Plans being developed by the European Union (EU) could see all new cars fitted with a device that automatically contacts emergency services if it detects an accident.
Members of the European Parliament (MEPs) are supporting proposals to implement the eCall system, which employs sensors to alert emergency services if a vehicle crashes, using similar technology to devices which trigger airbags.
The system sends coordinates of the vehicle's location and other information, as well as calling the emergency services operator via the EU-wide emergency services number 112.
It could be mandatory for new cars to be fitted with eCall from 2015, and the European Commission (EC) has signalled that it does not regard privacy as an issue of concern. It is thought the device could save up to 2,500 lives on the continent annually.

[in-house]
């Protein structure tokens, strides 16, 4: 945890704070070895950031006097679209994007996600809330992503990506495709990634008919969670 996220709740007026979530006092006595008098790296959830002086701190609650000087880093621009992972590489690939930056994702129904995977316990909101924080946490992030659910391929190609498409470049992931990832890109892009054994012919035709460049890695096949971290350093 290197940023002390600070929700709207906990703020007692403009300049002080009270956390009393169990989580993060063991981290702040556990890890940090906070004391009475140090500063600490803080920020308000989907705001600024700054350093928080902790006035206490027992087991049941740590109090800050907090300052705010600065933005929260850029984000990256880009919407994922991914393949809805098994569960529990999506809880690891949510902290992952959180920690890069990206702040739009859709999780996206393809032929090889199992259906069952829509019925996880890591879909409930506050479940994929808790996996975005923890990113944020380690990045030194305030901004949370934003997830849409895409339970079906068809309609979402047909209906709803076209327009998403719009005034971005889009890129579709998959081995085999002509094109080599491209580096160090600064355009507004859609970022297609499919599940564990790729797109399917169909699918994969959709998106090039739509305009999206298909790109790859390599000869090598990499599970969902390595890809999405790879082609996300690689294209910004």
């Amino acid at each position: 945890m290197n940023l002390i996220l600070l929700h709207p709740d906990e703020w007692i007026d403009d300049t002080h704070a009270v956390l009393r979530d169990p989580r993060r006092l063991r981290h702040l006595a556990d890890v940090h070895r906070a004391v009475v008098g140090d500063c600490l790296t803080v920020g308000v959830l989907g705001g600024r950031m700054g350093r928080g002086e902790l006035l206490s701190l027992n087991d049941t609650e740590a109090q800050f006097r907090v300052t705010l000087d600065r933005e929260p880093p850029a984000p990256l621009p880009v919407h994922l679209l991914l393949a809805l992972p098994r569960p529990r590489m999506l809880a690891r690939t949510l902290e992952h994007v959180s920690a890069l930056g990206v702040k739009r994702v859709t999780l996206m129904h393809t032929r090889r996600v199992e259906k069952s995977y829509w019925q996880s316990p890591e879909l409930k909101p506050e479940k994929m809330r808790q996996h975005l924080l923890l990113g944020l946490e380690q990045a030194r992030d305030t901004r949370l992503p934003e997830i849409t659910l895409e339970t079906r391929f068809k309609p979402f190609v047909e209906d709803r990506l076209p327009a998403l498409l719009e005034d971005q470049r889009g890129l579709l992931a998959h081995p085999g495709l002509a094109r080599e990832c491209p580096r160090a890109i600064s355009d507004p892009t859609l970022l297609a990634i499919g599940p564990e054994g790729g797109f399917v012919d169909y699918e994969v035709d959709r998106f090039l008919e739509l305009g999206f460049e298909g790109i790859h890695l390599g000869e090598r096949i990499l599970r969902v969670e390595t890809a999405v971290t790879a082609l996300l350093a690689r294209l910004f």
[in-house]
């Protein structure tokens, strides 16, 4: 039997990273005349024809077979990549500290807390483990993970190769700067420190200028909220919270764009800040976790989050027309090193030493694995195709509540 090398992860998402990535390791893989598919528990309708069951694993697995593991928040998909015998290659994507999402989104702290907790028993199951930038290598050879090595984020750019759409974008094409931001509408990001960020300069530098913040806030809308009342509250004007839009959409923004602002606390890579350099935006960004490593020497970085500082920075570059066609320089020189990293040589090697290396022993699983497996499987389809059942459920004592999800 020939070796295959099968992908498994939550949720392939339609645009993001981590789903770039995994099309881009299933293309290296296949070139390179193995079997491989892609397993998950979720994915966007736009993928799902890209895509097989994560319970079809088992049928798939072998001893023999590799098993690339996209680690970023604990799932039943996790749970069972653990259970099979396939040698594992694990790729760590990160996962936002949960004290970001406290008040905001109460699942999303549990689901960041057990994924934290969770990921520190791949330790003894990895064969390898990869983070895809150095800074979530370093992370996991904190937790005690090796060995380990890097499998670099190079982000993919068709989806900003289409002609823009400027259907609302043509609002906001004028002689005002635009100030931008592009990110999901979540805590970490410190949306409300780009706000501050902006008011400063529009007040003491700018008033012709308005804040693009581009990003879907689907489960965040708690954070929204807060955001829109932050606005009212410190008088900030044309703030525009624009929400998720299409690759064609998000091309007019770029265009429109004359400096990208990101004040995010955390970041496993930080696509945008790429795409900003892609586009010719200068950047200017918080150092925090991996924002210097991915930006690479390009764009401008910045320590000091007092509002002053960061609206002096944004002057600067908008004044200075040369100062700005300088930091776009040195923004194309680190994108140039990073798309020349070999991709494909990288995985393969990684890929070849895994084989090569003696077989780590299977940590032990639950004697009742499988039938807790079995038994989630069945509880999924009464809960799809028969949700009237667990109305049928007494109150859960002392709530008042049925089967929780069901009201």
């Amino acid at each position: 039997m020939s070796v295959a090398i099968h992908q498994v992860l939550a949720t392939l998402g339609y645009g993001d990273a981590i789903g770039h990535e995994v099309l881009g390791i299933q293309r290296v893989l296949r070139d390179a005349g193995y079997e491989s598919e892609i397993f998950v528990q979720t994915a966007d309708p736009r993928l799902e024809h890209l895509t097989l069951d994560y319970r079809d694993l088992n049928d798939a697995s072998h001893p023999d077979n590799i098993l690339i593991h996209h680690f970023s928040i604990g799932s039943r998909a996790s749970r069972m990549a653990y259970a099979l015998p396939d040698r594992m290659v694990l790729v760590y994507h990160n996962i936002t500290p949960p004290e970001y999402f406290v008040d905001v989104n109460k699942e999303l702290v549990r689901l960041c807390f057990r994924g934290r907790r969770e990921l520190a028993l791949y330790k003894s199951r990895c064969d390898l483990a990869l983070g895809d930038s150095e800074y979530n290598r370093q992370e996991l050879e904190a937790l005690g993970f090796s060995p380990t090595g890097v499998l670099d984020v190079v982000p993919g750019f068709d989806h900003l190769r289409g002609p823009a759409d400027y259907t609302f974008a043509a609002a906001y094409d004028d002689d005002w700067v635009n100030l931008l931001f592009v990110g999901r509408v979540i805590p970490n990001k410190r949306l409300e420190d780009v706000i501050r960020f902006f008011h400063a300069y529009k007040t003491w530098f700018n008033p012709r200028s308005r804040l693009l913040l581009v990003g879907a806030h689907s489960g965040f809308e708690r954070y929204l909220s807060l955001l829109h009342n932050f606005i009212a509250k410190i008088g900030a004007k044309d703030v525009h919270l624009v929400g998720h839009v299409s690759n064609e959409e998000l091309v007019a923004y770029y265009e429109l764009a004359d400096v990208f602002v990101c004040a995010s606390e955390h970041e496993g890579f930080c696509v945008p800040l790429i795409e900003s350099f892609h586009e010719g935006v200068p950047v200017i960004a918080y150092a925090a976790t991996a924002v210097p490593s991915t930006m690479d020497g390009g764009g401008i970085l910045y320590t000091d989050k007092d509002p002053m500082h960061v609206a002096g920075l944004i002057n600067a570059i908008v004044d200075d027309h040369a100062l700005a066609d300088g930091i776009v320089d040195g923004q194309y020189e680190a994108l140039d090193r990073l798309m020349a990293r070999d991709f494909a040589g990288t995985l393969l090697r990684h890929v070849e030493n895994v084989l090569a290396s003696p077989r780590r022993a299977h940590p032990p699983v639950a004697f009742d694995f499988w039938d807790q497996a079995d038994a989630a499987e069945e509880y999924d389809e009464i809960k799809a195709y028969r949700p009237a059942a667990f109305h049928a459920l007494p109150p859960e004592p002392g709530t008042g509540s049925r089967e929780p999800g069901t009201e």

The EC believes that while eCall services will be free, the technology could also have commercial applications, in fields as diverse as tracking vehicle thefts or electronic road toll charging.
The UK Government has yet to sign up to the initiative due to cost concerns.
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